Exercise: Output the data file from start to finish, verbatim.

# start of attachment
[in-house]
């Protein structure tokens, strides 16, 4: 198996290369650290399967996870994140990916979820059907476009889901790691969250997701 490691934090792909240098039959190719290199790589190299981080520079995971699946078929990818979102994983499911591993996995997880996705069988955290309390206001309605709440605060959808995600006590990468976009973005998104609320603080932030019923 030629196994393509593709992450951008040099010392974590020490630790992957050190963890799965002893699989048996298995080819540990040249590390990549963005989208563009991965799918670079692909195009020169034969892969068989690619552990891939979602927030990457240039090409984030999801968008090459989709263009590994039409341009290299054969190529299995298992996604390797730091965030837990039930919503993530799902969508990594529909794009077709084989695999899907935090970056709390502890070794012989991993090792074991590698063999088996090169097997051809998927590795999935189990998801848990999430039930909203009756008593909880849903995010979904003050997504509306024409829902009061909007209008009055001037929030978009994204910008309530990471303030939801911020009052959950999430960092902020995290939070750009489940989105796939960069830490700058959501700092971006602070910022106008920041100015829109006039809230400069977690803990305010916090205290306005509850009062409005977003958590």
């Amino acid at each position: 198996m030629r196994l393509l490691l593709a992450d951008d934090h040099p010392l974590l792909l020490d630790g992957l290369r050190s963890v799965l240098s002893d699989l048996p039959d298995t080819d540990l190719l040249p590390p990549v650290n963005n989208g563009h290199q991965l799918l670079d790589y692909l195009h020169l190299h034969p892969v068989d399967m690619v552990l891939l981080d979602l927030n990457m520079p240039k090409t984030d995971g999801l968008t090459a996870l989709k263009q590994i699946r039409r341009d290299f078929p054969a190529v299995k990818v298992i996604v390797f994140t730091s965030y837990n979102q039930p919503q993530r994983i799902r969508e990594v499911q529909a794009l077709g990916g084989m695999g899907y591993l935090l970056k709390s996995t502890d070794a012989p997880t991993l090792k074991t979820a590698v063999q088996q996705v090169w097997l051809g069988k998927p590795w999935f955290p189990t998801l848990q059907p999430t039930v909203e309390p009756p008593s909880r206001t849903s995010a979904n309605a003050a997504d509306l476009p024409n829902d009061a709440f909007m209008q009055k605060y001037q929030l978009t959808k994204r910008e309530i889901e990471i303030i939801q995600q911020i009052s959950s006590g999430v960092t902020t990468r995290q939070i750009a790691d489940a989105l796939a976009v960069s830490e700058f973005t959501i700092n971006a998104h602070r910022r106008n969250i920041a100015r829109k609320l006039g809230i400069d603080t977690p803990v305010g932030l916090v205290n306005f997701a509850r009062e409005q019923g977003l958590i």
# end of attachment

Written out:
[in-house]
């Protein structure tokens, strides 16, 4: 198996290369650290399967996870994140990916979820059907476009889901790691969250997701 490691934090792909240098039959190719290199790589190299981080520079995971699946078929990818979102994983499911591993996995997880996705069988955290309390206001309605709440605060959808995600006590990468976009973005998104609320603080932030019923 030629196994393509593709992450951008040099010392974590020490630790992957050190963890799965002893699989048996298995080819540990040249590390990549963005989208563009991965799918670079692909195009020169034969892969068989690619552990891939979602927030990457240039090409984030999801968008090459989709263009590994039409341009290299054969190529299995298992996604390797730091965030837990039930919503993530799902969508990594529909794009077709084989695999899907935090970056709390502890070794012989991993090792074991590698063999088996090169097997051809998927590795999935189990998801848990999430039930909203009756008593909880849903995010979904003050997504509306024409829902009061909007209008009055001037929030978009994204910008309530990471303030939801911020009052959950999430960092902020995290939070750009489940989105796939960069830490700058959501700092971006602070910022106008920041100015829109006039809230400069977690803990305010916090205290306005509850009062409005977003958590």
């Amino acid at each position: 198996m030629r196994l393509l490691l593709a992450d951008d934090h040099p010392l974590l792909l020490d630790g992957l290369r050190s963890v799965l240098s002893d699989l048996p039959d298995t080819d540990l190719l040249p590390p990549v650290n963005n989208g563009h290199q991965l799918l670079d790589y692909l195009h020169l190299h034969p892969v068989d399967m690619v552990l891939l981080d979602l927030n990457m520079p240039k090409t984030d995971g999801l968008t090459a996870l989709k263009q590994i699946r039409r341009d290299f078929p054969a190529v299995k990818v298992i996604v390797f994140t730091s965030y837990n979102q039930p919503q993530r994983i799902r969508e990594v499911q529909a794009l077709g990916g084989m695999g899907y591993l935090l970056k709390s996995t502890d070794a012989p997880t991993l090792k074991t979820a590698v063999q088996q996705v090169w097997l051809g069988k998927p590795w999935f955290p189990t998801l848990q059907p999430t039930v909203e309390p009756p008593s909880r206001t849903s995010a979904n309605a003050a997504d509306l476009p024409n829902d009061a709440f909007m209008q009055k605060y001037q929030l978009t959808k994204r910008e309530i889901e990471i303030i939801q995600q911020i009052s959950s006590g999430v960092t902020t990468r995290q939070i750009a790691d489940a989105l796939a976009v960069s830490e700058f973005t959501i700092n971006a998104h602070r910022r106008n969250i920041a100015r829109k609320l006039g809230i400069d603080t977690p803990v305010g932030l916090v205290n306005f997701a509850r009062e409005q019923g977003l958590i």